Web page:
Lacey and Kelli Herbel’s passion for dogs mystifies their friends, but the hours the sisters devote to training their canine companions have earned them recognition as two of the nation’s top youth dog handlers.
“They don’t understand why I do this,” Kelli says of her friends. “They all want to know why I spend so much time with the dogs.”
Maybe that’s because the sisters sometimes miss fun activities—such as the homecoming dance—to show their dogs. But the sacrifices are teaching the sisters responsibility, says Brian Skidgel. Skidgel is the girls’ FFA (formerly Future Farmers of America) adviser.
“They may miss dances or other school activities, but I think they’re getting more from the shows,’’ Skidgel says.
The girls were born into the dog business. “We’ve been around dogs all our lives. It’s all we’ve ever known,” Kelli says. That lifetime connection has helped the sisters from Putnam, Okla., (pop. 46) become such expert dog handlers. Kelli, a 15-year-old high school freshman, trains dogs for the show ring. Lacey, 17-year-old high school junior who once trained for the ring, now trains Border collies to herd livestock.
Both have competed in the prestigious Westminster Dog Show in New York.
“We probably spend more time with our dogs than we do with our friends,” Lacey says. “But it has to be that way if we’re going to get anywhere.” Lacey earned a state FFA proficiency award for her dog project. She also became an FFA national top four finalist in specialty animal production.
The awards are a testament to the long hours. Lacey spends at least four hours a day—seven to 10 on the weekends—feeding and conditioning dogs that will help farmers and ranchers round up errant livestock someday.
“The biggest challenge in training the dogs is learning to be consistent,” Lacey says. “You can’t let the dogs get away with anything. If you’re going to tell them to do something, you have to make them do it, otherwise they’ll quit listening to you.”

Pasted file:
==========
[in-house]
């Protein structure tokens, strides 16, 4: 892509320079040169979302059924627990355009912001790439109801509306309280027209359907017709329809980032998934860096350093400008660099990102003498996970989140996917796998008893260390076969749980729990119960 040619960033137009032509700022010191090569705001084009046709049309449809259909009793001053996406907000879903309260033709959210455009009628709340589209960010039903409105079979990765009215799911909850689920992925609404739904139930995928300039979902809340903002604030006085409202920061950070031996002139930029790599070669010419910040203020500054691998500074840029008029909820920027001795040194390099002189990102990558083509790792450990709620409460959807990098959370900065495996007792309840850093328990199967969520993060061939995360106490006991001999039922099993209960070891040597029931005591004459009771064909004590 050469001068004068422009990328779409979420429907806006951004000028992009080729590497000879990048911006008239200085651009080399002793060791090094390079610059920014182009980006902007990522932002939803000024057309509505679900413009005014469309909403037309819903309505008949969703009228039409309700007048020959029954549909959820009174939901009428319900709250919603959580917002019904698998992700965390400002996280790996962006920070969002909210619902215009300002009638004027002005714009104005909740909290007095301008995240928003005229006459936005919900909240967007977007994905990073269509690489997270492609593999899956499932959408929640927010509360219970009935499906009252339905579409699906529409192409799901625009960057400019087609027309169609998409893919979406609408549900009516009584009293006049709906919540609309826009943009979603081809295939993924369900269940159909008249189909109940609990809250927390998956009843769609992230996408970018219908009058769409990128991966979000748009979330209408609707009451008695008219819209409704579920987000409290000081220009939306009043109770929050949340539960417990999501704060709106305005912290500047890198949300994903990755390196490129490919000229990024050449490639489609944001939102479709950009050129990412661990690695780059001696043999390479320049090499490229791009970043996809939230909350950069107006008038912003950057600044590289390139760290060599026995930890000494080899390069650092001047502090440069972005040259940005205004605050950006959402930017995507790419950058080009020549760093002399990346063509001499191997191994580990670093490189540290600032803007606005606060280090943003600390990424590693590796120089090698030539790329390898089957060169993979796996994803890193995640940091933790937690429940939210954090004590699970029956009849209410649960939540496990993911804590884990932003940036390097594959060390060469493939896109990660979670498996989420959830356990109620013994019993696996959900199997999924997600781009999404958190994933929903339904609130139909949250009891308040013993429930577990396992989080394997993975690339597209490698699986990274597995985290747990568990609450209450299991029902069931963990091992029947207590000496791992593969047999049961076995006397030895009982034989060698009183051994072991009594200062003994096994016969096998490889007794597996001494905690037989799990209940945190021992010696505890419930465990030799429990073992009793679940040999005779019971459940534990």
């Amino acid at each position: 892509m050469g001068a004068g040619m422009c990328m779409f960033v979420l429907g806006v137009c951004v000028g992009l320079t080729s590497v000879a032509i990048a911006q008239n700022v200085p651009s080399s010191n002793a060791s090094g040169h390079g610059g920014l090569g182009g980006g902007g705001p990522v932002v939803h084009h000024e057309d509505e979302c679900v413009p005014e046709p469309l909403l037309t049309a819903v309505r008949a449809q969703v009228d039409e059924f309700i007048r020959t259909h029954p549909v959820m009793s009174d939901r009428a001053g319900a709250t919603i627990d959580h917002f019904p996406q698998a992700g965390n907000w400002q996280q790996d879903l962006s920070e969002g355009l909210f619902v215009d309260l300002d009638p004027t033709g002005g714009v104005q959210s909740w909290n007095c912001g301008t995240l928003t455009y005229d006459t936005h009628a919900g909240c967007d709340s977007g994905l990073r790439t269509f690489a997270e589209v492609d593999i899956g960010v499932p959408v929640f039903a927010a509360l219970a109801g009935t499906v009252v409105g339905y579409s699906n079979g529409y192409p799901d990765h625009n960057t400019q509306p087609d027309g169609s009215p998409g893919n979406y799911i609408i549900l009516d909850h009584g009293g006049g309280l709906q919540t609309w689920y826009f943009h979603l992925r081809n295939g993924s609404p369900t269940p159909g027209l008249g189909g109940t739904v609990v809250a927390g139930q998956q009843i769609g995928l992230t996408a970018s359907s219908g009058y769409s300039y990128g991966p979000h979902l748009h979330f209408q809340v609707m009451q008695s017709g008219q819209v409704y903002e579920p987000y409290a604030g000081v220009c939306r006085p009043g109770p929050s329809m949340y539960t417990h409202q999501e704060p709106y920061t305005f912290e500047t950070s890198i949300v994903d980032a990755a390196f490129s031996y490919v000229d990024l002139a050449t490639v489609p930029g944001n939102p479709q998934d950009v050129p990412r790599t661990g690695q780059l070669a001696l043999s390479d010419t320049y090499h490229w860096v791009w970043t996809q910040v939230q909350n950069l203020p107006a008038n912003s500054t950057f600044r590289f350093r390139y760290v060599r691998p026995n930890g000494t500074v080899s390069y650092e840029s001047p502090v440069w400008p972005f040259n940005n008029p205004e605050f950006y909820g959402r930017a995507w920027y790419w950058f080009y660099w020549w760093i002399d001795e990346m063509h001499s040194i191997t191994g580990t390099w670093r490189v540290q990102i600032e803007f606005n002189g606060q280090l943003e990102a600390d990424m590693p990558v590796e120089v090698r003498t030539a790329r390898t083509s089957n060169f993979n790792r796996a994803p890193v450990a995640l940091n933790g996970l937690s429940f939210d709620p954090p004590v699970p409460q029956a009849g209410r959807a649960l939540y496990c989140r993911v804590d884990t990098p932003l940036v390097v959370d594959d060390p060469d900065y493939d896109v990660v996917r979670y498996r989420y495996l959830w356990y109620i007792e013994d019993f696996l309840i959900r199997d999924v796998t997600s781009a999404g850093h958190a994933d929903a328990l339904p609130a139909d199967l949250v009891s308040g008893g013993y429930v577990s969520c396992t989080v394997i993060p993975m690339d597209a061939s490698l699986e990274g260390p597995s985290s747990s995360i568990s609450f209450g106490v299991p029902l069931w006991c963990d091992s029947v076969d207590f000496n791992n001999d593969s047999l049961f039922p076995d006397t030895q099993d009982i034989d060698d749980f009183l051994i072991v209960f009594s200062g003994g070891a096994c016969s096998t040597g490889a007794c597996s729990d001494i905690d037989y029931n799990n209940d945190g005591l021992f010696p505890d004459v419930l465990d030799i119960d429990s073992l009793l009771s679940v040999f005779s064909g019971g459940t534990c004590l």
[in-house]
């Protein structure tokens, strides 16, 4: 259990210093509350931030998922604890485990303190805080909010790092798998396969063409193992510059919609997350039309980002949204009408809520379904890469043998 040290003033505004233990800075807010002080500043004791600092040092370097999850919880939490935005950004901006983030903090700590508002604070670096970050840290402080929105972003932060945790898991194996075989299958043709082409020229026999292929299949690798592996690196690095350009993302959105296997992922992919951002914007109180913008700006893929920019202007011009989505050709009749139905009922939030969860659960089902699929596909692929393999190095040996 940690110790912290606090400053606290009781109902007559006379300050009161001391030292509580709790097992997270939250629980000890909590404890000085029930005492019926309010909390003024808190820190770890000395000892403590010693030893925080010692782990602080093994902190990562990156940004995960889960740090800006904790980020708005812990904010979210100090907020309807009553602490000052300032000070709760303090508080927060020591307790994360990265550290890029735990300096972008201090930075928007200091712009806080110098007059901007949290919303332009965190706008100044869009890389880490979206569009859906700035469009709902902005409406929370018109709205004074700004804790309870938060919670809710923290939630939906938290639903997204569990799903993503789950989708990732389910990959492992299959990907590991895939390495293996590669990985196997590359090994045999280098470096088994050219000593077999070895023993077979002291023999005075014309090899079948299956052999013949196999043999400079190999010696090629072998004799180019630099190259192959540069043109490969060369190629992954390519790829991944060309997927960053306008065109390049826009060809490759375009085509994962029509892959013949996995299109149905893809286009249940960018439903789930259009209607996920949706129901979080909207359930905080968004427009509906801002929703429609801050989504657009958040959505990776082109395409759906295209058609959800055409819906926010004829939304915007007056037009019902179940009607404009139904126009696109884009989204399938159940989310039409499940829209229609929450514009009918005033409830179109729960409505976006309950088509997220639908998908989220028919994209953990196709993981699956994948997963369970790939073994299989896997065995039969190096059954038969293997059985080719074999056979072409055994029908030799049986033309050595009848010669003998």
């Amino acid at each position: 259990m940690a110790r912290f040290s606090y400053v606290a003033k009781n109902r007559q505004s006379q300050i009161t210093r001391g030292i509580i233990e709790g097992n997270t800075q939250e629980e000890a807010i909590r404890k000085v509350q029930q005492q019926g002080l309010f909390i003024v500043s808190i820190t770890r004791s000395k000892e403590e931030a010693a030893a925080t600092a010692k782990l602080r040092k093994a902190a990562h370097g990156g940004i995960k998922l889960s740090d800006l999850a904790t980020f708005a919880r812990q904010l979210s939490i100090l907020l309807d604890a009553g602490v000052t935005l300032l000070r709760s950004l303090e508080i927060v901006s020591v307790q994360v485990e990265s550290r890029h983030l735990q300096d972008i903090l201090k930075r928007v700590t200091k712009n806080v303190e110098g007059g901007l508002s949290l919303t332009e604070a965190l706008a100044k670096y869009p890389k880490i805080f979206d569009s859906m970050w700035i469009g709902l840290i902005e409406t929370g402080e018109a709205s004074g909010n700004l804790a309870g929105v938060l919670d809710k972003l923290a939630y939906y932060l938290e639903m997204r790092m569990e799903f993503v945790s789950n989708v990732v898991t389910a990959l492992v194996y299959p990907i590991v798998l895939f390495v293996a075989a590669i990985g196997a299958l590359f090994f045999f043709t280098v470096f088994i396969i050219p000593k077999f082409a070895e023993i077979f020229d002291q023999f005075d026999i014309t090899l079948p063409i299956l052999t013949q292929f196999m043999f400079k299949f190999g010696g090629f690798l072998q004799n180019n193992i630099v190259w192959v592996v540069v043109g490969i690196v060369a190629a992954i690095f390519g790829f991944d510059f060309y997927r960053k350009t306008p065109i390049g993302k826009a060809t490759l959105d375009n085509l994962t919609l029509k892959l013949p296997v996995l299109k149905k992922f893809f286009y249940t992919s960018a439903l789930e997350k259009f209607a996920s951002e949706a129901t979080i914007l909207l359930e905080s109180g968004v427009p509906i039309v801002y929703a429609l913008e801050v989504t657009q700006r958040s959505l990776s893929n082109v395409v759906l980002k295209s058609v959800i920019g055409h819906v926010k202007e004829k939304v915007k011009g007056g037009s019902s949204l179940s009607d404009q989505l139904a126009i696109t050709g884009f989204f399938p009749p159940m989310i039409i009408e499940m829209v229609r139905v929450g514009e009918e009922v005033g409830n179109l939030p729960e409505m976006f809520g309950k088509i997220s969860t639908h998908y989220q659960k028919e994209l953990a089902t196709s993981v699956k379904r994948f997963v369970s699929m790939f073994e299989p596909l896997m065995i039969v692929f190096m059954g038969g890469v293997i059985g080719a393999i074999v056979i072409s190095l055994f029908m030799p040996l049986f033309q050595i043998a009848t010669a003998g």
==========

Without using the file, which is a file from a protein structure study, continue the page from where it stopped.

Lacey admits it can be frustrating. “It gets to be a little nerve-racking on the days when they bark all the time and won’t listen to a word you say,” Lacey says. “But every problem presents a challenge that you just have to overcome somehow.”
Kelli, who has traveled to 40 states and Canada for various shows, has encountered challenges just teaching the dogs basic obedience. She knows judges pay close attention to the dog’s temperament, gait, coat, and more.
“A lot of work goes into just one dog,” Kelli says. “But it seems to pay off every time I step in the ring.” Kelli earned numerous show awards in 2000. In 1999, she was named the Top Lhasa Apso Junior Handler in the nation, and she won the Junior Achievement Challenge in 1998.
The girls are keeping up a family tradition. Their father, Kent Herbel, is a Border collie breeder and professional stockdog trainer whose clientele includes Fortune 500 CEOs. Both daughters help train his high-profile dogs.
Their grandparents have been in the dog business since the 1950s. “Lacey and Kelli are third-generation dog handlers,” says Lori Herbel, their mother. “We pretty much expected them to do something with dogs. But we never pressured them.”
It was natural that they join the fun.
“It seems like I spend every waking moment with the dogs. I do get a little exhausted, but whenever I go to a show, it suddenly makes all my efforts worth it,” Kelli says.
Lacey knows the feeling.
“You really feel like you’ve accomplished something when you’ve trained a dog successfully.”
So maybe it’s worth missing a homecoming dance or two.